In a span of less than 24 hours this past week, the Trump administration took two seemingly contradictory actions that could have profound effects on the insurance marketplaces set up by the Affordable Care Act.
Health analysts say that at least one of the efforts, coupled with previous changes initiated by the administration, could help transform the insurance market to be much more like it was before the 2010 federal health law took effect — when regulation, coverage and consumer protections varied widely across the United States.
The week’s first move came on Monday morning, when Trump’s health officials issued guidance that could undercut the exchanges set up for people who buy their own health insurance. The administration’s guidance makes it easier for states to get around some ACA requirements, Trump’s guidance would allow the use of federal subsidies for skimpier plans that can reject people who have pre-existing medical conditions.
By the next day, the administration had made a second move with a proposed rule that could bolster the health of the ACA marketplaces by sending millions of people who now have job-based coverage into the exchanges, armed with tax-free money from their employers to buy individual plans.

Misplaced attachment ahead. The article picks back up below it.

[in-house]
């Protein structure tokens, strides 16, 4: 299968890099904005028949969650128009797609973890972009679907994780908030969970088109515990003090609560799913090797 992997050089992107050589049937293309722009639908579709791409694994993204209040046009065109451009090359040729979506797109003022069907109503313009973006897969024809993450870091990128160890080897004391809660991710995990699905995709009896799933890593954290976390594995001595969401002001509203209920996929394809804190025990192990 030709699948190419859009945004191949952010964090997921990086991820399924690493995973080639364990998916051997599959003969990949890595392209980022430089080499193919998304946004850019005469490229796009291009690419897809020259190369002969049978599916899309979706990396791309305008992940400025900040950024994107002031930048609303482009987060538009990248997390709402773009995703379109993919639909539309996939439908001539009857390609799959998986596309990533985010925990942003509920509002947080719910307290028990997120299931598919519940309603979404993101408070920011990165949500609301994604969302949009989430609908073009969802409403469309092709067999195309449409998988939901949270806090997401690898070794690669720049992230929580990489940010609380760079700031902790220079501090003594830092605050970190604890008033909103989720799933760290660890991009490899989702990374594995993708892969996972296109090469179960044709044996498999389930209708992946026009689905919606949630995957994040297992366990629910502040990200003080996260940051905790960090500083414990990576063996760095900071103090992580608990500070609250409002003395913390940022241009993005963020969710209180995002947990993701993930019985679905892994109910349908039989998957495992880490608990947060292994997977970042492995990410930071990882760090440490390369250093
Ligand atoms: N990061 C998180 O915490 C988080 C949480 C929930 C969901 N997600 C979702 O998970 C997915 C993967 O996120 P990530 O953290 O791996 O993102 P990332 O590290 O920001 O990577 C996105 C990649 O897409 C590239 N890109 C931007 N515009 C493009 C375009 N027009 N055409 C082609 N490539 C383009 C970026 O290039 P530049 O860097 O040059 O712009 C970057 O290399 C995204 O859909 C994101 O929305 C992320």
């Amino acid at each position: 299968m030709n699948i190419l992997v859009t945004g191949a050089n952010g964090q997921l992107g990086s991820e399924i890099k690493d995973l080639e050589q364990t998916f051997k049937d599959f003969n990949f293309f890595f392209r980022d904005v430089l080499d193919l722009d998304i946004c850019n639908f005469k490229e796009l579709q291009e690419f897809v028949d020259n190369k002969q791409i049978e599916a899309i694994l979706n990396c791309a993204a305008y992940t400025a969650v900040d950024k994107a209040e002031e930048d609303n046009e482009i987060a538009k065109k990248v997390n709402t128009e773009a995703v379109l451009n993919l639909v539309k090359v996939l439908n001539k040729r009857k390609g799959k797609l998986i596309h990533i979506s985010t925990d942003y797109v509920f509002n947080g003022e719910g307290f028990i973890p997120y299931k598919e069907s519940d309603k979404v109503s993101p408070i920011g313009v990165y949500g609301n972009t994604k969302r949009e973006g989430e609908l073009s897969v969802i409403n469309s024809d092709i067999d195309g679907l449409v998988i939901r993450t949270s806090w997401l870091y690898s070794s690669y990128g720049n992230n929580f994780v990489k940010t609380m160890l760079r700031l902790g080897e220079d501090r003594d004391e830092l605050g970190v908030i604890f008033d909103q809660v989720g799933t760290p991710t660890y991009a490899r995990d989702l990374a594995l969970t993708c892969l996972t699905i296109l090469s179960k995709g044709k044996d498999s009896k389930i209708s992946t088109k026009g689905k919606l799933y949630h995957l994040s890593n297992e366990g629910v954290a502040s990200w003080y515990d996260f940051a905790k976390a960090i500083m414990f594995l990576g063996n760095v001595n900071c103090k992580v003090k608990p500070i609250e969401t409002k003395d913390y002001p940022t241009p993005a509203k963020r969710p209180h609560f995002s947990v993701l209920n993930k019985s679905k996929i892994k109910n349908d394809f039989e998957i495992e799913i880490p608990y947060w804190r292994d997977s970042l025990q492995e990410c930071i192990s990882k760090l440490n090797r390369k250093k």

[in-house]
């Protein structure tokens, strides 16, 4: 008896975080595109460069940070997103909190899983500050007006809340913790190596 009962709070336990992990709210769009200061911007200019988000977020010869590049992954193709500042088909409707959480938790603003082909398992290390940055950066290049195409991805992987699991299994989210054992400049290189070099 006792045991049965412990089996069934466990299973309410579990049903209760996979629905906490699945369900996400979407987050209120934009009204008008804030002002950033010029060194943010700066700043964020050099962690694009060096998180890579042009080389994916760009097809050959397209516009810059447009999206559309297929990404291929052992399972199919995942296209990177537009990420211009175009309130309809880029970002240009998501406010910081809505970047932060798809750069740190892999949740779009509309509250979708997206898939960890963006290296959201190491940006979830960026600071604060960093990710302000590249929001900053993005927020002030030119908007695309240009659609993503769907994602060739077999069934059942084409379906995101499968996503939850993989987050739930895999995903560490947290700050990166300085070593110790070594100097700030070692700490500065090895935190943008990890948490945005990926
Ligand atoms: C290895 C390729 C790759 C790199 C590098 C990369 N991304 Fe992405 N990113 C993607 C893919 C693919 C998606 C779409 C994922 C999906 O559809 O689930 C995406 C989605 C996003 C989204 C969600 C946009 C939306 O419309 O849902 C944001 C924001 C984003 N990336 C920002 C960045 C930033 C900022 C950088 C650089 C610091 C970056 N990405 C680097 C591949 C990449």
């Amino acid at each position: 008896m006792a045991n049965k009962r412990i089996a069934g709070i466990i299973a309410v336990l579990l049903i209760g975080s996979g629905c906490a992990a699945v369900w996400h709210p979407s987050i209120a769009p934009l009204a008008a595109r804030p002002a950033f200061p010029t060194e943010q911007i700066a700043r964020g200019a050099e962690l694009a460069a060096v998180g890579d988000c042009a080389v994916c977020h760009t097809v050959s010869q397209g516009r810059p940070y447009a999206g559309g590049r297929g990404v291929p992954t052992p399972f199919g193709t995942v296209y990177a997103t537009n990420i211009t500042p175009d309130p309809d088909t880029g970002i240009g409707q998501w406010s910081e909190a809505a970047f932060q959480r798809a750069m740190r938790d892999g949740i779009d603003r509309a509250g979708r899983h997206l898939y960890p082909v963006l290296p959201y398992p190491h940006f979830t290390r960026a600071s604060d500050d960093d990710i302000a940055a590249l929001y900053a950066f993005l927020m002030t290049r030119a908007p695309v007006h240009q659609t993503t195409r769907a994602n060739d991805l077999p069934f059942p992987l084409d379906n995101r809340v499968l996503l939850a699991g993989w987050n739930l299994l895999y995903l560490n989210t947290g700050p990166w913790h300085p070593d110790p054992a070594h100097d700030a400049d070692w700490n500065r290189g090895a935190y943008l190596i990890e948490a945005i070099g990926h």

Both efforts play into the parallel narratives — one from Republicans and the other from Democrats — that aredominating the parties’ bitter political debate over the ACA, also known as Obamacare.
Frustrated that a Republican-controlled Congress has been unable to repeal the Affordable Care Act outright, the Trump administration has continued to work to undermine that law by weakening the marketplaces and the law’s consumer protections, some critics and health policy specialists say.
Trump’s efforts make it easier for insurers to offer skimpier policies that bypass the law’s rules, such as protections for people with pre-existing conditions or a ban on annual or lifetime limits on what insurers will pay.